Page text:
December 29 – Exodus 16:1-30
But God gives them a better story, one in which Israel doesn’t have to eat bread in slavery, one in which God himself rains miracle bread on them. That’s at least the starting point of the story in Exodus 16. But where God goes with the story takes a turn. Pretty quickly you realize that he wasn’t only interested in feeding them; he also used this opportunity to institute a whole new way in which his people would work to feed themselves. For six days he provided bread for them and sent them out to collect it, reminding Israel of who truly provides for them. But then on the seventh day he asked them to stop, to cease from their gathering, and to rest in a holy Sabbath unto him.
We see in this story that that’s hard for the Israelites to grasp. They go out on the seventh day looking for bread even though God told them to rest. It’s pretty hard for us to grasp too. We might not be going out to collect manna, but we have things about which we like to be busy, work that feels all-important and all-consuming of our time. It’s hard for us to lay down these things too, to rest from our work. But in our keeping the Sabbath God is interested in reminding us of our freedom from slavery, of his provision in our work and rest, and of the goodness of his presence. Most of us could use this same correction, to rest unto God and experience true rest for our souls.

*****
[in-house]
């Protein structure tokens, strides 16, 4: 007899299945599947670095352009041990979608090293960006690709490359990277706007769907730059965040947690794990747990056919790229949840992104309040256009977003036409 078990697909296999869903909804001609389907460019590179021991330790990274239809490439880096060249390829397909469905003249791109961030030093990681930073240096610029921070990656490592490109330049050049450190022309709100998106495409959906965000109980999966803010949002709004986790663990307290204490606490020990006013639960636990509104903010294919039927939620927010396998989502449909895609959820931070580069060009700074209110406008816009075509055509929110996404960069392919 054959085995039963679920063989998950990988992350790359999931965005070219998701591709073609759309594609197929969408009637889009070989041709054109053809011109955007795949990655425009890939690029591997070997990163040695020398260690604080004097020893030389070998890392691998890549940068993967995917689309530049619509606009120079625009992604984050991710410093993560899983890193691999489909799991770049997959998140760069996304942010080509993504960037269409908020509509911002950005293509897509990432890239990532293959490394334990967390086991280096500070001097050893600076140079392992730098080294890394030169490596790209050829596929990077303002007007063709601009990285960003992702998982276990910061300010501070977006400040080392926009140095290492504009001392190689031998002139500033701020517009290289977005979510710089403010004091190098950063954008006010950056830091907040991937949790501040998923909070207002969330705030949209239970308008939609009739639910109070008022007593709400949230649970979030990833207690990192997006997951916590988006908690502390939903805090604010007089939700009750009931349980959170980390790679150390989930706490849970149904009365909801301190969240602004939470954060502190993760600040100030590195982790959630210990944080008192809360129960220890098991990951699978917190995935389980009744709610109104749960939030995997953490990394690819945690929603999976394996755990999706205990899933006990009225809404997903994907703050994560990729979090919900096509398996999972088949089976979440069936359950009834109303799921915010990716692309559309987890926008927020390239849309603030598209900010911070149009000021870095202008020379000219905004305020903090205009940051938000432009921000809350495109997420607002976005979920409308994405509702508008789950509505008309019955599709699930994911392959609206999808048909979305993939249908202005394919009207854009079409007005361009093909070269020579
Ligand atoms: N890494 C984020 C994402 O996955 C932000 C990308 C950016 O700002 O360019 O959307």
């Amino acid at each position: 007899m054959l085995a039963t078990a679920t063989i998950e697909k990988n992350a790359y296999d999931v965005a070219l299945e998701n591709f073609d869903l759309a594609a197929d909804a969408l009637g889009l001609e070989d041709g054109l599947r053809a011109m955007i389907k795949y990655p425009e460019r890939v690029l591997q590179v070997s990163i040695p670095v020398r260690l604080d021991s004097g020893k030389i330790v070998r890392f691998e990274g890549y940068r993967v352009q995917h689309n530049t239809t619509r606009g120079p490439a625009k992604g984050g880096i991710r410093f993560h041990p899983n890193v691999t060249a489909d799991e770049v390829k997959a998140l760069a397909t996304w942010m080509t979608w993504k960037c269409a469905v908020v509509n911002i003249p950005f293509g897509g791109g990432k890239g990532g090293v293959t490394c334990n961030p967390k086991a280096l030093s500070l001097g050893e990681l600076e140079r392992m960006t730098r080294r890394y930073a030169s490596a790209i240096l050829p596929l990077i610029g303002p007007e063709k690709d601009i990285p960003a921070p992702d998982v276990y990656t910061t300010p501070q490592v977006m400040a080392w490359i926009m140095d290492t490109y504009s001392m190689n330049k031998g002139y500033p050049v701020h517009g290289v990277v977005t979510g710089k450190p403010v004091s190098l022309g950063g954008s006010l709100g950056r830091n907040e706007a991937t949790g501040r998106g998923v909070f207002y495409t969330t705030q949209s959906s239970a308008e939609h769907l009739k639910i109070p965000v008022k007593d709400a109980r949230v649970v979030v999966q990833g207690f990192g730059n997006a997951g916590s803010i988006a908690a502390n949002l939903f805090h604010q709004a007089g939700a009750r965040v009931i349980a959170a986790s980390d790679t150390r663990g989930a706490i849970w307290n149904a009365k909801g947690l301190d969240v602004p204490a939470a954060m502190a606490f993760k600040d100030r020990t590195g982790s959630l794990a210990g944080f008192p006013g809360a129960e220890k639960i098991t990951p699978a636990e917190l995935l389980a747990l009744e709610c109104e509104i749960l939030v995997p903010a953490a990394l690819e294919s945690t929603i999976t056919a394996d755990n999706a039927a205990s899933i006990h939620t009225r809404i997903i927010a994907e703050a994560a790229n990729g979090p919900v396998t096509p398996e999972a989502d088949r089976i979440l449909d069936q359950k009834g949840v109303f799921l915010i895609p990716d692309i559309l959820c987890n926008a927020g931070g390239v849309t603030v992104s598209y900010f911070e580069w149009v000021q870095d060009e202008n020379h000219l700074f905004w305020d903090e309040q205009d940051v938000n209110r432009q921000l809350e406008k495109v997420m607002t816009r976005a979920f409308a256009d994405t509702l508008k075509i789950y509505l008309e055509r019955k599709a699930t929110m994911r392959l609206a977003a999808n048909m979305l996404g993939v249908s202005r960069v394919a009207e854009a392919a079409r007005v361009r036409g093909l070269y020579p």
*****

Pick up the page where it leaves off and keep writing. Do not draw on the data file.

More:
Questions for Discussion
• Can someone read Exodus 16:1-30 for us?
• What stood out to you from this passage?
• What can this passage tell us about God’s thoughts on work and rest?
• What about this passage was convicting to you?
• Look at verse 23. What do you think it means to Sabbath “to the Lord”?
• Looking back to Christmas, how do you think Jesus’ birth relates to God’s desires for our rest?
• Looking ahead to 2020, what are some ways you want to grow in resting “to the Lord”?